It’s no surprise attic rooms have become Pinterest gold in the past few years. As house prices soar, a cosy nook or extra bathroom is valuable square footage not to be overlooked. We called upon the expertise of Debra Kacher from DK Interior Design to lend a helping hand on how best to transform a loft space…
What are the first steps you need to consider when converting your attic?
Think about your budget and which contractor to work with based on this. For example, are you going to work with specialist loft convertor or regular builders? Gather information on planning permission, ask questions and consider stretching your budget to bring in a good architect. The project rests on budget but it’s also about getting the best out of it so do your homework and make sure you get reviews on or examples of past work from contractors.
How easy is it to convert an attic space into a bathroom?
It’s not usually a problem, so long as draining and soil stacks are already running on the outside of the property in positions nearby or the floor below. Ask a builder to look into this for you.
Would you recommend a bath or shower, is either easier?
Both can work in an attic conversion but if you opt for a shower, you’ll need to consider the head height achievable in the loft. The ceiling height may prove to be tricky if working in the eaves and you don’t want to be squatting every time you shower.
Are wet rooms ever a good idea in this scenario?
Again, wet rooms can be achieved but the contractor will have to check the shower to make sure there is enough space in the joists to get the water to fall away. If not, a shower tray has to be used.
What about styling tips for slanted bathroom roofs?
Cladding a slanted bathroom roof with either a stone or composite will help the moisture run off and prevent condensation – it looks great, too. Tongue and groove can look gorgeous in a shaker style or in industrial style bathrooms, but not in wet areas such as the shower. Tiling can also work but it depends on the position of the slanted roof and how it meets the walls so talk to your contractor about this. Panelling the ceiling looks great, too.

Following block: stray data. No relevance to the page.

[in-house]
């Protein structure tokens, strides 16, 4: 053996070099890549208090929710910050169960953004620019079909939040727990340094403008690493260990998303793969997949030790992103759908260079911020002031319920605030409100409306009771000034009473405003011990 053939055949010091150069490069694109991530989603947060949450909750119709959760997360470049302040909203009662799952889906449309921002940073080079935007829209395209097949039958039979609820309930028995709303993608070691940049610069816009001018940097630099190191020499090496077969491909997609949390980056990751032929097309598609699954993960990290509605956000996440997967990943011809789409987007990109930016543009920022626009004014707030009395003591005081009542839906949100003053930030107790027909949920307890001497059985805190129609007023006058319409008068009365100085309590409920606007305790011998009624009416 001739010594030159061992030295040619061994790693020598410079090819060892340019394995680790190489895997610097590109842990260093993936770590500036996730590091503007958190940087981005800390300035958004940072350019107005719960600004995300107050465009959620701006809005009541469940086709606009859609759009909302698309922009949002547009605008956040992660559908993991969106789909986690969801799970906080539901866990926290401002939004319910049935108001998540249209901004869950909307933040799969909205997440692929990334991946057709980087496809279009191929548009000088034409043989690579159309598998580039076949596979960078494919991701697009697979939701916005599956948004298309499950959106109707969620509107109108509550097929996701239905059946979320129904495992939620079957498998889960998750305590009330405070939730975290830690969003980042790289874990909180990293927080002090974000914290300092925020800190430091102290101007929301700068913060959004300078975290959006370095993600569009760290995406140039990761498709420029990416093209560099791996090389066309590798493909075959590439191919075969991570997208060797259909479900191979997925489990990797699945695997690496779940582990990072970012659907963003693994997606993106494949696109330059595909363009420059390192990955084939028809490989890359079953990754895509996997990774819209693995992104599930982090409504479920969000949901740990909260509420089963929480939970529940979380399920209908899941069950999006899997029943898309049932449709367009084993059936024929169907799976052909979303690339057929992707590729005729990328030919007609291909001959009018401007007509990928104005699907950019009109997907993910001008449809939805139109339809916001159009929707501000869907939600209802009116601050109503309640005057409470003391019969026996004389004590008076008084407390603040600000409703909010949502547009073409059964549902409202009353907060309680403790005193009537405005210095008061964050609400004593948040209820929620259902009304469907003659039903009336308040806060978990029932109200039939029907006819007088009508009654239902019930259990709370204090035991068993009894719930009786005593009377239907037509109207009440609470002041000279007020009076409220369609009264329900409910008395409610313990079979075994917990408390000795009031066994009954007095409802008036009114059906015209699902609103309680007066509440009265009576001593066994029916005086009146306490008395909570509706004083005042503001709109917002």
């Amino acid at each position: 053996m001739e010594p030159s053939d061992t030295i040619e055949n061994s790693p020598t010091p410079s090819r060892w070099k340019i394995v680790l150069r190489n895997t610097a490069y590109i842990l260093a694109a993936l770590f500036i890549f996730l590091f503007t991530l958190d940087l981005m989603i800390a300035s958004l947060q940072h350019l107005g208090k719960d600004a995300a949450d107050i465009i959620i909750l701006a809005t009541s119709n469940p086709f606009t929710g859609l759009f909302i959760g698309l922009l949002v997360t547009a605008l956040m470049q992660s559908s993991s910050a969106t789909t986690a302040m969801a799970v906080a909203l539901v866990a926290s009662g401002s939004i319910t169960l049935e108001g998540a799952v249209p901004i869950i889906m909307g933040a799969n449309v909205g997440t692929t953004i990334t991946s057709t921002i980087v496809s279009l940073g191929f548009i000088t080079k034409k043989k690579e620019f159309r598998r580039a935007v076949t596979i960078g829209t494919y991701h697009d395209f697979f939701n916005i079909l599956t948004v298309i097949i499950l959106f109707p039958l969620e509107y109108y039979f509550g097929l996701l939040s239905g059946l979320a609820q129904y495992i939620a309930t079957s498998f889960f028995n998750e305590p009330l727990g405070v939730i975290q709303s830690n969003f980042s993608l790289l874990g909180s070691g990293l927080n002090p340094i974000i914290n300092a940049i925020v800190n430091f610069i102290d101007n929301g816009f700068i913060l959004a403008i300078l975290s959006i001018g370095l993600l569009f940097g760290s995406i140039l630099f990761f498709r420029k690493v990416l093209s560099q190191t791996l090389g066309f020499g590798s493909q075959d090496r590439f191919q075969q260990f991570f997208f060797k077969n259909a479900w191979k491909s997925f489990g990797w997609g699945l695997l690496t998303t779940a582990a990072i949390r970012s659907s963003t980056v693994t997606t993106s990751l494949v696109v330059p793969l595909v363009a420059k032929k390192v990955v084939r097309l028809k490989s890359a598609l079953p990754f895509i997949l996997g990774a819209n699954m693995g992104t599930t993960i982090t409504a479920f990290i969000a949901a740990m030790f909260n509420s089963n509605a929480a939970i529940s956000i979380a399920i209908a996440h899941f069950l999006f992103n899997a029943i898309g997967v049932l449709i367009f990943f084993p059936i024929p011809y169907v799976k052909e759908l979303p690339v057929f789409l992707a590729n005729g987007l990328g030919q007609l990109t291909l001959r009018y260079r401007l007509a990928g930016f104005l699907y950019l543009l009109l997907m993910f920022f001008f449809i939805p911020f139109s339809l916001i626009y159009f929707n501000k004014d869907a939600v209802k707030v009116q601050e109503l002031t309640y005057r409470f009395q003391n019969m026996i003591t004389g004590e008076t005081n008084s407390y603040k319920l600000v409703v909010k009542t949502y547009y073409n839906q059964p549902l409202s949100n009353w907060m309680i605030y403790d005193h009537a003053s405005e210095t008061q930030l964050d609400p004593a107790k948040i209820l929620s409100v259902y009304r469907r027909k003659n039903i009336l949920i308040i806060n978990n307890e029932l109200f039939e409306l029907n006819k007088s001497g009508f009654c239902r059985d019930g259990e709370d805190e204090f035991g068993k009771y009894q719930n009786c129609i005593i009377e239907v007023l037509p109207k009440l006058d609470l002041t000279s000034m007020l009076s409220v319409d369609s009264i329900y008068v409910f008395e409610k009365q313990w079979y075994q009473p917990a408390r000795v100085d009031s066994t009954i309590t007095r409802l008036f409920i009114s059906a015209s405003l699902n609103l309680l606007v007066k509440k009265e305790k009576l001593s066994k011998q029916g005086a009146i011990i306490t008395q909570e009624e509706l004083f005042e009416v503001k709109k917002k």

When it comes to bedrooms, how do you deal with storage and a slanted roof?
One of the main benefits of an attic bedroom is the under eaves storage. You can buy great storages boxes to be uber-organised. I would recommend bespoke cupboards which can be built into a slanted roof and still achieve both hanging and shelving space. Otherwise, if your budget can’t stretch that far, you can always make the eaves into a feature with open shelving for books and ornaments.
Top tips for styling an attic bedroom?
There are infinite ways to make your attic bedroom look good but this depends hugely on the overall style you want to achieve. It’s always good, despite any taste, to keep natural daylight a feature with a dormer window or skylights. If the head height is low in a window area, make a window seat and dress it with cushions to make it look cosy. Awkward areas crave shelving so display and store your books or ornaments in those spaces.
In an attic bedroom, you need to be clever with lighting. Think about using uplighters in the floor to make the room look larger, or place small LEDs in the area around a skylight to create mood and ambiance at night. You can also go for a contrasting colour wall against a white sloping ceiling to create the illusion of height.
Anything else to consider?
Always be sure of where the bed is going to go so that you have the head height you need.